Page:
Crafting a good job posting is at the core of a successful recruitment process. Still, most organizations virtually ignore it when it comes to understanding the reasoning of why their process is failing. The normal mode of operation in crafting your job posting goes something like this:
- Ask hiring manager to send you something about what the job they are hiring.
- You wait, usually getting nothing from the hiring manager, or a quick reply with a ten-year-old JD that still has “Cobol” under the required skills, or if you’re lucky, the hiring manager spent ten seconds on Google copying and pasting something from your competitor’s website!
- You are then on your own, which usually entails you cutting and pasting a bunch of stuff together, none of which sounds like your organization, the position you’re hiring for, or your hiring manager.
Most organizations today still do this little job posting dance. Even though we all know it sucks and candidates wish they could have something better. The way forward is to have quick face-to-face intake meetings with your hiring managers for every position (yes! every position!). At these meetings you will interview the hiring manager around these three criteria:
- Curiosity.What is it about this role, our organization, your department, and you, that would make a talented individual want to come and work here? How will this candidate contribute the success of the organization? How has the candidate already demonstrated this from a skill standpoint?
- Commitment to Professional Development.What kind of professional development will you, and the organization, be able to provide this candidate? How is this different from anywhere else they might choose to work? What kinds of professional development do the best candidates share that we’ve hired in the past?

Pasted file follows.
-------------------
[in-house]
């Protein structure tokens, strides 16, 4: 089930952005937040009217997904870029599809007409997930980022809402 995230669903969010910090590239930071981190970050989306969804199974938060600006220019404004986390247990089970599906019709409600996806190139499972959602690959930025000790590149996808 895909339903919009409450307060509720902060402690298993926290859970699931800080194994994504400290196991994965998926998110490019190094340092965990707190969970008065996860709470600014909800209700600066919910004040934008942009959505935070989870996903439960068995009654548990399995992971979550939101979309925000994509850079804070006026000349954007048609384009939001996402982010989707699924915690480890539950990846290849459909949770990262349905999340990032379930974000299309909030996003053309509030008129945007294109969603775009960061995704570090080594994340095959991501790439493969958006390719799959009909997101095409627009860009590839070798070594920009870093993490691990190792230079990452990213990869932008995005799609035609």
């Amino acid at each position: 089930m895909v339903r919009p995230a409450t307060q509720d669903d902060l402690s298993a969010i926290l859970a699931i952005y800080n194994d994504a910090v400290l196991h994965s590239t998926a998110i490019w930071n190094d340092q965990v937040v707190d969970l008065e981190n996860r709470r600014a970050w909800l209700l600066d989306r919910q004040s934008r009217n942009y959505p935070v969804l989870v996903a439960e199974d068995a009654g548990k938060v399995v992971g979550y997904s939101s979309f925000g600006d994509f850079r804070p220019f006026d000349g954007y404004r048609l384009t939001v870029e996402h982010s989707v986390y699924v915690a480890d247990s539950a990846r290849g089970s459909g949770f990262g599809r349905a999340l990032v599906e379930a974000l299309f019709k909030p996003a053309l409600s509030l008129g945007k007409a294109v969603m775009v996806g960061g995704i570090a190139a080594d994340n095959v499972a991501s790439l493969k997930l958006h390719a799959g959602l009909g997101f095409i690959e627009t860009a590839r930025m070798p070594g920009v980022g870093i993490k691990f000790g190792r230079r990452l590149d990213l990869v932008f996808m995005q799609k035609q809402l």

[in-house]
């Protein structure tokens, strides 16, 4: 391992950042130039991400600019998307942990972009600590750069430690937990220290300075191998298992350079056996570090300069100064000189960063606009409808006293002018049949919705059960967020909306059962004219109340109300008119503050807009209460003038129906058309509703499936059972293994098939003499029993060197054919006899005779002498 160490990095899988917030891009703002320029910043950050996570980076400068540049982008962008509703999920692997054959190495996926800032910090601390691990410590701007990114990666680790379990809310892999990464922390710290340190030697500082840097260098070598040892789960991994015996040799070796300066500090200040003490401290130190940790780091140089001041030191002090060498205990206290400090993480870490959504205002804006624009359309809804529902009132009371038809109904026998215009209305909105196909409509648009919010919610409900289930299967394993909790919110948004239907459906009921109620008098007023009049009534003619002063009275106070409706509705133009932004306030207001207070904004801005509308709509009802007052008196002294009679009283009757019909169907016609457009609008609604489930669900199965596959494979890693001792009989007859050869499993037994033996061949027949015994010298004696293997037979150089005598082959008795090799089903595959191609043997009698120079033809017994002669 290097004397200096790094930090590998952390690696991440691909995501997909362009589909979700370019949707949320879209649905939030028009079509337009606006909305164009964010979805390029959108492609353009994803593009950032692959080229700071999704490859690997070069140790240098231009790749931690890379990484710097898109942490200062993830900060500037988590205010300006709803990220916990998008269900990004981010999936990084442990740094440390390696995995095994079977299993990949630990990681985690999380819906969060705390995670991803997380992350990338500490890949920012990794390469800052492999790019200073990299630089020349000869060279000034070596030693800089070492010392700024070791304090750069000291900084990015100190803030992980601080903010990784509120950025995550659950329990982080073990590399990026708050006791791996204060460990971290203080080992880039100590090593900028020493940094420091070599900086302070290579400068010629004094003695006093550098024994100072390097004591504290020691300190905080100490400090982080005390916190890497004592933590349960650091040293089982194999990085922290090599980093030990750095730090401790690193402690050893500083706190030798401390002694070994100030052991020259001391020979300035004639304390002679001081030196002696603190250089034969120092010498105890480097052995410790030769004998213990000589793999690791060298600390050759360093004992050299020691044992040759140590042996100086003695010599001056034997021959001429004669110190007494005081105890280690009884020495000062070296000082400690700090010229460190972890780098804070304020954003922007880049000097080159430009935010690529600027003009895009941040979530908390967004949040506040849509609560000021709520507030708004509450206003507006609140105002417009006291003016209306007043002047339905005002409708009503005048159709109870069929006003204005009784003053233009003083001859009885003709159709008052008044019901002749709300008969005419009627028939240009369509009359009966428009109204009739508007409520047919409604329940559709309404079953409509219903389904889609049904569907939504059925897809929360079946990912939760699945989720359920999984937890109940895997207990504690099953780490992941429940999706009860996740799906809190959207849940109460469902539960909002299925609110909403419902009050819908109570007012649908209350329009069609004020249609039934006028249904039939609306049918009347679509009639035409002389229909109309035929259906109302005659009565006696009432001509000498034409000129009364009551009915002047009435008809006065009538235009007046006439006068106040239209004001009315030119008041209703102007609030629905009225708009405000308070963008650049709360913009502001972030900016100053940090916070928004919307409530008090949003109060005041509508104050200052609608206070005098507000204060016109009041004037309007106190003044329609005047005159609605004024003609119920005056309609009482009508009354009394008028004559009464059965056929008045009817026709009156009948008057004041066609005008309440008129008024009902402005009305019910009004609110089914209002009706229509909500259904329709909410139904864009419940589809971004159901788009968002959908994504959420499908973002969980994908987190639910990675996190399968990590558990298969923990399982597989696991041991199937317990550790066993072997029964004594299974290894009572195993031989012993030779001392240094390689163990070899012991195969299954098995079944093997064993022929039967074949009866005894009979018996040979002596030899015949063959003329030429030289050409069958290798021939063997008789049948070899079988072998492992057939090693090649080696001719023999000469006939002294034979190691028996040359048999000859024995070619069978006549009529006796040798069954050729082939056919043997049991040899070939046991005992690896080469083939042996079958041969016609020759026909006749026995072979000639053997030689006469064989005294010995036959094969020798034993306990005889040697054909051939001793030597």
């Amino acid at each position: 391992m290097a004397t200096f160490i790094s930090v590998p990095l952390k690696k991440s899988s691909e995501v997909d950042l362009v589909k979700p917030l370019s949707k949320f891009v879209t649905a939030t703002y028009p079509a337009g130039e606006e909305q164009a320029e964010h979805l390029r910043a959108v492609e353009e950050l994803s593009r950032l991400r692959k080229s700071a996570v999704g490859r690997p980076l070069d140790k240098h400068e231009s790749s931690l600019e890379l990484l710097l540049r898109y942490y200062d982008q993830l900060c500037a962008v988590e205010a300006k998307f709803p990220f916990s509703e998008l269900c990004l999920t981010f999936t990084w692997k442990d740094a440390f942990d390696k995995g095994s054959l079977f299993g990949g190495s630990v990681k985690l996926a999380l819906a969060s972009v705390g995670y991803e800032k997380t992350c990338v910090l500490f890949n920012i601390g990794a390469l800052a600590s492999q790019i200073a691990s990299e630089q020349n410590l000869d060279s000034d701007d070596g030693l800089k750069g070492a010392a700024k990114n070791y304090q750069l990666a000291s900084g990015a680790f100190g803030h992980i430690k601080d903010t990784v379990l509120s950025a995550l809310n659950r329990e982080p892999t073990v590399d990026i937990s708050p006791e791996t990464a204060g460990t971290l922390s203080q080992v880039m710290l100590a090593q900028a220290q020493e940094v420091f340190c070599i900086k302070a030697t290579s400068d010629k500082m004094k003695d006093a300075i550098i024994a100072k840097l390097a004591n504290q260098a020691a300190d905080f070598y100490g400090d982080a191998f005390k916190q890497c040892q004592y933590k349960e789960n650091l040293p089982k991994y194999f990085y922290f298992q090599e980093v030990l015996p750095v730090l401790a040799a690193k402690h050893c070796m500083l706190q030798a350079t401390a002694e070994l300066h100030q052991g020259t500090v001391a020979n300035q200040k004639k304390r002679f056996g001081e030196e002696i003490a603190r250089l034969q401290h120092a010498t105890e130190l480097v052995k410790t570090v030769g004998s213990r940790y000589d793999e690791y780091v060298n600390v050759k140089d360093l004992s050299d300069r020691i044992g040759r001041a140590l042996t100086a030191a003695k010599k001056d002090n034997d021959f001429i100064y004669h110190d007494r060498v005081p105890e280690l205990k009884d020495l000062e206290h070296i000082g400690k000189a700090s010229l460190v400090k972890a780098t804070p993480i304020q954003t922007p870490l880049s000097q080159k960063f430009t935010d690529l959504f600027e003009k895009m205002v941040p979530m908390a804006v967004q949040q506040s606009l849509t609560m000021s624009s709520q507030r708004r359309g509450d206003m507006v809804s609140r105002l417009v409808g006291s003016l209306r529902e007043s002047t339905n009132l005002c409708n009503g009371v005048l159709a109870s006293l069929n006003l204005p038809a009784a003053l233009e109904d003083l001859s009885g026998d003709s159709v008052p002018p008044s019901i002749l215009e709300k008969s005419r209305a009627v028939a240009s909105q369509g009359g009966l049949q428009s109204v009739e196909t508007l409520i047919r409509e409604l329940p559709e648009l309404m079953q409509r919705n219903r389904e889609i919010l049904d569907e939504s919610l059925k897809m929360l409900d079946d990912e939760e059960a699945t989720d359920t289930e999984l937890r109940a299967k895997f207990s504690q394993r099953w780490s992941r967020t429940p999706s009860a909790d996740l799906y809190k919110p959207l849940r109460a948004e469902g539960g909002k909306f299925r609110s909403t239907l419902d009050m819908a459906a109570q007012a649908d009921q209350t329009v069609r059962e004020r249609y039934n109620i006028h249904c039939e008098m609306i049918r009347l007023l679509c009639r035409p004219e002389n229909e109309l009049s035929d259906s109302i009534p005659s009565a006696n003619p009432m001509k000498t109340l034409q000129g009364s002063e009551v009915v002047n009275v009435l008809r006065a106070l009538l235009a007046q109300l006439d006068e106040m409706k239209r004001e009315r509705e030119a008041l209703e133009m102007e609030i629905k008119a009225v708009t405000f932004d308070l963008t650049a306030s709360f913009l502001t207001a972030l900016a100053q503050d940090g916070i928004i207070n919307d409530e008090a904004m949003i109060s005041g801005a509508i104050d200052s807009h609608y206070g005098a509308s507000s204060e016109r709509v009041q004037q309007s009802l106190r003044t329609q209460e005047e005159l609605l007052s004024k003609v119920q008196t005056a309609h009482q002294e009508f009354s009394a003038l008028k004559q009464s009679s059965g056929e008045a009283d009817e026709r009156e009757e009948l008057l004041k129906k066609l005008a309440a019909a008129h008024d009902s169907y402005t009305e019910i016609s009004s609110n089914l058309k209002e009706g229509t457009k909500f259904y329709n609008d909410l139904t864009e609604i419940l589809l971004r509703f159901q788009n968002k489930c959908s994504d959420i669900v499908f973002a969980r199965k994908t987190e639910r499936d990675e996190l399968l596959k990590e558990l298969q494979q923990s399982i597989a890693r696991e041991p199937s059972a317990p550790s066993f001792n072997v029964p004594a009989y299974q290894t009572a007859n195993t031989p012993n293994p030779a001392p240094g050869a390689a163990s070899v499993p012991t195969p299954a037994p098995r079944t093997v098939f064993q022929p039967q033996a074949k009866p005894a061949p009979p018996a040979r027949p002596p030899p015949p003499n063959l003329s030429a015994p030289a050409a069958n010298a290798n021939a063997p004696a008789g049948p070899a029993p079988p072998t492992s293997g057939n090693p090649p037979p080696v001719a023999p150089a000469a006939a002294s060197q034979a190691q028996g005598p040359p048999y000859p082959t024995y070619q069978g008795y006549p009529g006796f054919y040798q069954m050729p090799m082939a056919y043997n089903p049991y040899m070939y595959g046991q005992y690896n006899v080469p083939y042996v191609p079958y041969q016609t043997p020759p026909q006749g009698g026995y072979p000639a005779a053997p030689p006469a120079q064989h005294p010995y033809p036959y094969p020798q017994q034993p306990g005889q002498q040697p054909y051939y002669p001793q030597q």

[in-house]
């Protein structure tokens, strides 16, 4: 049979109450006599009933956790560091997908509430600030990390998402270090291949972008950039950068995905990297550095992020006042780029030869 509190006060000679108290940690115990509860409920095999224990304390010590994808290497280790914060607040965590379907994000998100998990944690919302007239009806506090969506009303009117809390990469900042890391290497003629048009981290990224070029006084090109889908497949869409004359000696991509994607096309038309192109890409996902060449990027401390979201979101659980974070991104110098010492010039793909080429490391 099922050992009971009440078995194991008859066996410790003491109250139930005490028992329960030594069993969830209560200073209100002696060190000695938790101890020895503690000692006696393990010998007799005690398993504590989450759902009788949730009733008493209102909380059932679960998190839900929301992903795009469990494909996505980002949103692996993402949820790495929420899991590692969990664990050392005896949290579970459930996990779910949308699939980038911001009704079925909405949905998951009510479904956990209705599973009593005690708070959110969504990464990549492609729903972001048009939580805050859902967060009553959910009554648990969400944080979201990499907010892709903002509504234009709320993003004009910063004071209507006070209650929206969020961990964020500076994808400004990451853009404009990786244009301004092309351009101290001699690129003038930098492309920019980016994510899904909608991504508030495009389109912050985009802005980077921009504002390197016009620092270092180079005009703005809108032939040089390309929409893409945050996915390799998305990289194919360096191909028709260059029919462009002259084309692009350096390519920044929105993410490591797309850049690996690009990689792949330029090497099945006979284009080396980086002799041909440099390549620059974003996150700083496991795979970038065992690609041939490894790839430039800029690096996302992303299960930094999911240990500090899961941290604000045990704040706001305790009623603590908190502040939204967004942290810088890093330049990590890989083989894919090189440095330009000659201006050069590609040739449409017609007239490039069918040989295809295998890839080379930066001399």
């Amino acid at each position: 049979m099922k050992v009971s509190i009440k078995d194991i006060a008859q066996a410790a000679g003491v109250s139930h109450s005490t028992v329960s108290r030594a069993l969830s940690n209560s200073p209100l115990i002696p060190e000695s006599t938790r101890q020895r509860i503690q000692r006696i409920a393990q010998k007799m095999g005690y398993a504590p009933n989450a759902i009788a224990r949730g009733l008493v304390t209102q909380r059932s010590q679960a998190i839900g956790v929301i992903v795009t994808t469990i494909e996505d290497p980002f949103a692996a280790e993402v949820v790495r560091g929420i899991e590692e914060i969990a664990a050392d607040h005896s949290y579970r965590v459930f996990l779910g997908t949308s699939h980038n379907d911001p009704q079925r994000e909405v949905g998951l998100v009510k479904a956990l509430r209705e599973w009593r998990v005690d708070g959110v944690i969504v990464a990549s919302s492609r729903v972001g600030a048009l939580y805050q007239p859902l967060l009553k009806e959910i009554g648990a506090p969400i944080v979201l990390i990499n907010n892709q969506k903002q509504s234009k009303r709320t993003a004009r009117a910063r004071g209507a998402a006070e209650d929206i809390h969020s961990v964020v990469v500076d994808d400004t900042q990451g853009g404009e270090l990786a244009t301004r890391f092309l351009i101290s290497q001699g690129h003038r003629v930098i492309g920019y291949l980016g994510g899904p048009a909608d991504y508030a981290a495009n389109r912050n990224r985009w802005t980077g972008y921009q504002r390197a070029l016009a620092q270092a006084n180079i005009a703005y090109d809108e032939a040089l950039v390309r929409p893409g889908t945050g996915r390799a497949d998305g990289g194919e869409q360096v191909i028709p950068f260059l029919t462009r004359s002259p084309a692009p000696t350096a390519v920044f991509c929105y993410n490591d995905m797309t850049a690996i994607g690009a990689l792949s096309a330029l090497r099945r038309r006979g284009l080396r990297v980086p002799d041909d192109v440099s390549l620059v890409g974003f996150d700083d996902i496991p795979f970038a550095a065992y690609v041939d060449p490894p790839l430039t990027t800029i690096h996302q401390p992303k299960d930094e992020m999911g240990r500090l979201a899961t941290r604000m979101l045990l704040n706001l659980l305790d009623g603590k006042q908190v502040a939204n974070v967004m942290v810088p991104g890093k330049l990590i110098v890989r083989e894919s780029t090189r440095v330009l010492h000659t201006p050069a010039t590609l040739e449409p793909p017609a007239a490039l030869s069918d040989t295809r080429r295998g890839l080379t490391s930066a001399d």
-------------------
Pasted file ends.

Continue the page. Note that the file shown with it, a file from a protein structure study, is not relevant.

- Diverse Perspectives.Let’s face it, IT in most organizations is male and a combination of Asian and White. So, diversity of perspective might be the only diversity you can offer. How is your department different, or if it’s not, how are you hoping to expand our perspective by hiring in this position? Give specific examples of how diverse perspectives are valued in this department and role.
With this information, writing the job posting becomes a rather straightforward task of highlighting all of these great things, adding some preferred and required skills, and giving some real insight in your culture and values. Writing isn’t an easy task for everyone, so find folks on your team who really like it – who love being creative.
I’ve found at every stop in my career, you have closet writers in your midst you never knew! Don’t worry about what title, just find someone who thinks this is fun! Many will not. I don’t care if Mandy in Payroll is the person writing these. If Mandy will own it, and loves it, she’s the one! Treat it as a developmental project for her career.
Hiring IT pros is super tough right now. Trying to hire with JDs and postings that seem like they were written in the 1980’s will make your job even harder! Don’t let your hiring managers off the hook, but let’s try and make it an easy process for them to give you what you need!
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If you Google “Tim Sackett” you’ll find our Tim, and a truck driver chaplain. Our Tim is NOT the truck driver chaplain, although how awesome would that be if he was!? He is a prolific writer in the HR and TA space who just happens to also run an Engineering and IT contract staffing agency (HRU Technical Resources) out of Michigan. He also writes every day at his own blog, the Tim Sackett Project. Weirdly, he’s known as an expert in workplace hugging, which was kind of cool years ago, but now seems painfully creepy, but we still love him and he’s fairly harmless. Tim is also on the board of the Association of Talent Acquisition Professionals (ATAP), lifetime Michigan State Spartan fan, husband to a Hall of Fame wife, 3 sons, and his best friend Scout. He also wrote a book with SHRM called The Talent Fix, you can find it on Amazon.